In a rare move by a sitting U.S. president, Donald Trump has publicly criticized the Federal Reserve several times over the past month. Simply put, Trump isn't a fan of rising interest rates.
To be fair, some of Trump's criticisms make sense. It's more difficult to achieve stellar economic growth while rates are rising, and rising rates could be counterproductive to Trump's trade war. Here's a rundown of why Trump isn't happy with the direction of interest rates, why the Fed is raising rates in the first place, and whether the president's comments could cause the Fed to modify its monetary policy.
Trump is "not thrilled" with rising rates
President Trump recently expressed his disagreement with Federal Reserve Chairman Jerome Powell and the rest of the Fed's directors over rising interest rates. As Trump said in a recent interview with Reuters, "I'm not thrilled with [Powell's] raising of interest rates."
This comes on the heels of comments Trump made in July, when he said he doesn't like to see rate hikes while his administration is doing so much work to boost the economy. More recently, Trump reportedly complained during a fundraising event about the Fed's heavy hand.
Why is the Fed raising rates?
Since Trump has become president, the Fed has hiked rates five times for a total increase of 125 basis points, or 1.25%, in the benchmark federal funds rate, which is the rate banks charge to lend money to other banks overnight. It has also indicated that it expects to raise rates twice more this year and three more times in 2019.
Why all the rate hikes? Well, the purpose of the Fed's monetary policy changes is to stabilize the economy. Lower interest rates are intended to kick-start economic activity; businesses can obtain lower-cost financing for expansion and hiring, while consumers can borrow and spend money at lower interest rates. So, when the economy is doing poorly or simply needs a boost, the Fed tends to lower interest rates.
On the other hand, if the economy is strong, the Fed uses interest rate hikes to cool things off and prevent the economy from overheating. An "overheated" economy can lead to runaway inflation, so it's something the Fed keeps a close eye on.
The Fed's recent (and projected near-term) rate hikes are a response to the robust economic growth we've been seeing for over eight years. Unemployment is extremely low, and growth is solid. Plus, rates had been at near-zero levels for years in the aftermath of the financial crisis.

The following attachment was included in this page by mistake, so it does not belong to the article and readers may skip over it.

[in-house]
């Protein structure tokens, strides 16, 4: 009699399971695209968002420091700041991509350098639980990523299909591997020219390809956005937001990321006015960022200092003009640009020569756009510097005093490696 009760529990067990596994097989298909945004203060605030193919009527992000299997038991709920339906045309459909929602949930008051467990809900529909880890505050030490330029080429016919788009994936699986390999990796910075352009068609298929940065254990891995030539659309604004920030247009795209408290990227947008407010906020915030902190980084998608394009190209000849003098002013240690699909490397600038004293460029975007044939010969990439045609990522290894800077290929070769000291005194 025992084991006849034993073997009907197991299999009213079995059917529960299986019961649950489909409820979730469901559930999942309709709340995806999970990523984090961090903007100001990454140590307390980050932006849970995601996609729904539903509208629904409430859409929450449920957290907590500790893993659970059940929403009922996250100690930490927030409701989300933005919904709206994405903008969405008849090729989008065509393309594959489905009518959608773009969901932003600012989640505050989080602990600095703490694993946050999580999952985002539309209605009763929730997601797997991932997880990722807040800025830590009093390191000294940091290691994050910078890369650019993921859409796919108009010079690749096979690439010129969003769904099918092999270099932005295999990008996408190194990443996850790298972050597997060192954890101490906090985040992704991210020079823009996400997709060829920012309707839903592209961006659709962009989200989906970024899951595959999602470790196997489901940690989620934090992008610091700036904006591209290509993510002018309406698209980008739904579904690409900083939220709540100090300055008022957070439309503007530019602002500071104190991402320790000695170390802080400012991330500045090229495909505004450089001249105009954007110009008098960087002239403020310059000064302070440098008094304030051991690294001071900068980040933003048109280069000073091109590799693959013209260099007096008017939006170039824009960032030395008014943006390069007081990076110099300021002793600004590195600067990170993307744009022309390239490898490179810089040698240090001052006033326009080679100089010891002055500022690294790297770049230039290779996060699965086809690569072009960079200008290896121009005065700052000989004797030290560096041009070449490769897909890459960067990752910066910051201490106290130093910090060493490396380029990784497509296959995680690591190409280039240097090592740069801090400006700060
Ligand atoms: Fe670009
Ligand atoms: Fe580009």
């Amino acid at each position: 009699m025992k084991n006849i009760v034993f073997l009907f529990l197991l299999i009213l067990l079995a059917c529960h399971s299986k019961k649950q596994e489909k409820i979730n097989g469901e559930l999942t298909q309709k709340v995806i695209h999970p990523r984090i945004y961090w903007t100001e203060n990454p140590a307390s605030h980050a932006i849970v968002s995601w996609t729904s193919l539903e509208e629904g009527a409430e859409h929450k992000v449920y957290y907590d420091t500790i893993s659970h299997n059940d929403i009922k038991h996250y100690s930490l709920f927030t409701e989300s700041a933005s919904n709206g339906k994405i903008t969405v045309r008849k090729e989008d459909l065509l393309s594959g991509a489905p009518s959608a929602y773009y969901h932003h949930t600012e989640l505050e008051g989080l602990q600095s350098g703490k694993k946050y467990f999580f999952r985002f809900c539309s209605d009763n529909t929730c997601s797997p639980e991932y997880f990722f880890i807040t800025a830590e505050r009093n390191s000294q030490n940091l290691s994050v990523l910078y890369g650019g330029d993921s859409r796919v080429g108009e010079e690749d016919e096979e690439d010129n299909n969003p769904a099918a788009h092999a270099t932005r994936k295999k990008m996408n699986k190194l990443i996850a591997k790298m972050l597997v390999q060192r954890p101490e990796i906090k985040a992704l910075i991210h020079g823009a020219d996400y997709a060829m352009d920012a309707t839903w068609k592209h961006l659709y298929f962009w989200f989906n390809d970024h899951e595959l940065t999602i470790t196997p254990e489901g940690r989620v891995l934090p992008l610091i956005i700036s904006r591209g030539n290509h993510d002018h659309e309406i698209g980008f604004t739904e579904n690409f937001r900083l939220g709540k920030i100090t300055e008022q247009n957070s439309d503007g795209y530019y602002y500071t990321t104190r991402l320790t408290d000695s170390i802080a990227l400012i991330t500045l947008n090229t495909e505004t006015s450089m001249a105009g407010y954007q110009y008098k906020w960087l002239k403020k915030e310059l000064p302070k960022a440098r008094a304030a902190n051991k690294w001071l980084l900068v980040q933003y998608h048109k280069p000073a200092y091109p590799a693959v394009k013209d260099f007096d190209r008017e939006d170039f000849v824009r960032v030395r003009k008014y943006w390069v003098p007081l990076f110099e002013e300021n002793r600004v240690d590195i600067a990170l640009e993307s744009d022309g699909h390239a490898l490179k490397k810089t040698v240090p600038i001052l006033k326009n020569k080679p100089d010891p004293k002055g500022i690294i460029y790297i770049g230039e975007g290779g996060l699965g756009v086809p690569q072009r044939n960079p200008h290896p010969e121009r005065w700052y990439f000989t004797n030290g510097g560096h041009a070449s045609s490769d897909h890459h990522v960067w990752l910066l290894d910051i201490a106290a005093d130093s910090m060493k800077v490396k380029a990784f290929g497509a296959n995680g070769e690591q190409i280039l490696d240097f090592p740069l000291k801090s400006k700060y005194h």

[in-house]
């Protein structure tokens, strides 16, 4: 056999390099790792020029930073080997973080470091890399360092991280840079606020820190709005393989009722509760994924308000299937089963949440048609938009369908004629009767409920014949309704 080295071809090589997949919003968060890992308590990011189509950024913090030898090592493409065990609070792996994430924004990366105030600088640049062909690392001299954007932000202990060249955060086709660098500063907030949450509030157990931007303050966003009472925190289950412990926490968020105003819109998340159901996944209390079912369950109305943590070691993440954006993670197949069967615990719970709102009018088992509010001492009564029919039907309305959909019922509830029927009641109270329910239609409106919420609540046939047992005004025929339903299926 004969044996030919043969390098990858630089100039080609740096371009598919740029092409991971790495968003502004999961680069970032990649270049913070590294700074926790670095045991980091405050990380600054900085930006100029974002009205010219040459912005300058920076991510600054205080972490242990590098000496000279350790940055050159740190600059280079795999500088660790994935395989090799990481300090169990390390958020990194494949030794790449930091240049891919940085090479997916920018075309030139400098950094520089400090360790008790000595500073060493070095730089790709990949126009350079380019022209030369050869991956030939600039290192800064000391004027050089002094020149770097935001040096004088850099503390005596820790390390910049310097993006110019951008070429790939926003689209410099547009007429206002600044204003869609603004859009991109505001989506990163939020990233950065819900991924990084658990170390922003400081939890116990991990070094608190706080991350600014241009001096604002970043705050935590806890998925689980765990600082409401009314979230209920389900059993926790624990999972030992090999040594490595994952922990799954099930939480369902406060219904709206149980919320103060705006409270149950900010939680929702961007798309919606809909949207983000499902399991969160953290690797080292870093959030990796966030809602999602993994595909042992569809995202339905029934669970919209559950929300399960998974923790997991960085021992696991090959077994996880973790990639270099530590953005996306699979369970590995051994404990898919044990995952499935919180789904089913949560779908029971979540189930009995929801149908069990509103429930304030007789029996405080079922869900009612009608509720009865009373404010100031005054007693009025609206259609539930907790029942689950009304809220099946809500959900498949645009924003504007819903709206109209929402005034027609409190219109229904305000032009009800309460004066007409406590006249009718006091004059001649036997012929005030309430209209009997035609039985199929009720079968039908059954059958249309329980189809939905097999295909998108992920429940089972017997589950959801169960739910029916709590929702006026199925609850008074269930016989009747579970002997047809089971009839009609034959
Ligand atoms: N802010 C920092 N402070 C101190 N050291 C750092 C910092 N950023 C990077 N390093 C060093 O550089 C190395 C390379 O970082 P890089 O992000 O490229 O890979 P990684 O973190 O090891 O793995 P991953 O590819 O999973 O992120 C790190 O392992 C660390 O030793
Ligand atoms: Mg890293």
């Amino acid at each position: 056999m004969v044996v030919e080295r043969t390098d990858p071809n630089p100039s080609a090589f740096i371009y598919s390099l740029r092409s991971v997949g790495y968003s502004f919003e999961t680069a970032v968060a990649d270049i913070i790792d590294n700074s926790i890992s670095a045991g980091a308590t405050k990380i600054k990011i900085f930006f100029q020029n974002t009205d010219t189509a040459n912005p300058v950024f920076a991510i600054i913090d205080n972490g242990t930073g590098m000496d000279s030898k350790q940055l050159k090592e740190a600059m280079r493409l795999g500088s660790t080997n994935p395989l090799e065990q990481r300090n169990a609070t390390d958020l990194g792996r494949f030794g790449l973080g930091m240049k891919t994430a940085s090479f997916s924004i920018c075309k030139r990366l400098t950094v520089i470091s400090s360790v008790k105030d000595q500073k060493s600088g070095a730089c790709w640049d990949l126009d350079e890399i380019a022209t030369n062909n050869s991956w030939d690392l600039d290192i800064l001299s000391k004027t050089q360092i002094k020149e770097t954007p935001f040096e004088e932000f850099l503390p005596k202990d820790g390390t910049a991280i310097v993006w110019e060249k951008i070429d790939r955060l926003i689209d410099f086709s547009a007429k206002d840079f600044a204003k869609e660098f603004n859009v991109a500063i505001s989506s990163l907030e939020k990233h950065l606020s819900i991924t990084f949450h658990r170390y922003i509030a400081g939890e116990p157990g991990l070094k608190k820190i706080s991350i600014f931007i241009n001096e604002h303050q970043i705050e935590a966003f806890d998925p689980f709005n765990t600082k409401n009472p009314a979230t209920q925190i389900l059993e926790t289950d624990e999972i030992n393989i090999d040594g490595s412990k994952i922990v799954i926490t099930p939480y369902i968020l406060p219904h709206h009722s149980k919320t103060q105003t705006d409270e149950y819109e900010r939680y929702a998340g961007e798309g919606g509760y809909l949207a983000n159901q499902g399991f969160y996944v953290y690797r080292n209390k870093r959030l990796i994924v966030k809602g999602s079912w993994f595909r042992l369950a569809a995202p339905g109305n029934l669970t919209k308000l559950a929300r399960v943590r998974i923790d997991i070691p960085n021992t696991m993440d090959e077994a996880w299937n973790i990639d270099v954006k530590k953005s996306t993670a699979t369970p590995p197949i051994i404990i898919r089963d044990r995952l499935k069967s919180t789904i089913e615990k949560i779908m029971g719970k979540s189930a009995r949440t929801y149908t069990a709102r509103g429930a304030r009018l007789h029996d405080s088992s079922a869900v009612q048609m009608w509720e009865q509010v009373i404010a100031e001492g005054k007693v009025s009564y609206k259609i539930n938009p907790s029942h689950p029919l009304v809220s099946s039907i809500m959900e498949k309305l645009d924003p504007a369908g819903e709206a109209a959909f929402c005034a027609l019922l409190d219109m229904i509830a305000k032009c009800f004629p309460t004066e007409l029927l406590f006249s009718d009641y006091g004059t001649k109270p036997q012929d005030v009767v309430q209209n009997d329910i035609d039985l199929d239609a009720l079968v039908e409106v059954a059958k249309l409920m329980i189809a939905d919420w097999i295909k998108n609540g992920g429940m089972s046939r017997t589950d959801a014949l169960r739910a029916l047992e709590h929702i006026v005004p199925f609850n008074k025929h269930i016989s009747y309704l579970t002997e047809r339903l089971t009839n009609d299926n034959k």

Why does Trump want rates to stay low?
Simply put, Trump is afraid that rising interest rates could be counterproductive to his administration's efforts to stimulate economic growth.
Given his current trade initiatives, Trump is worried that the rate hikes will strengthen the dollar and cause larger trade deficits at a time when he's using tariffs as a weapon to attempt to reduce trade deficits.
In addition, rising rates can curb consumer spending, as they increase the cost of borrowing money. Credit card interest rates are directly tied to the federal funds rate, and although auto loan and mortgage rates are not, they do tend to move in the same direction. Many of the actions taken during the Trump administration -- such as the tax reform bill, the rollback of banking regulations, and others -- are intended to stimulate the economy. Trump simply feels that these initiatives would produce even higher growth if the Fed would stop raising interest rates.
To be fair, he's probably right. Tax reform, looser regulations, and near-zero interest rates would likely boost economic growth even further. However, the Fed's goal is not simply to grow the economy as quickly as possible; it's to encourage stability.
What it could mean to you
To be clear, it is unusual for a president to comment on monetary policy. In fact, we haven't heard a president criticize (or support) the Fed's interest rate movements since George H.W. Bush in 1992.
Another key point Americans should know is that the Fed is an independent institution and does not answer to the president. Monetary policy is set by the Federal Open Market Committee (FOMC), the main decision-making body of the Federal Reserve. The presidents of the nation's 12 regional Federal Reserve banks aren't even appointed by the president of the United States. In his July comments, Trump even said that he's "letting them do what they feel is best." And a subsequent statement by the White House reiterated that the president is not trying to interfere with the Fed's policy decisions.
The Federal Reserve's primary objective is to do whatever is in the best interest of economic stability -- not winning trade wars or achieving stellar GDP growth in any given quarter. And there's no reason to believe the president's criticism will supersede that objective.
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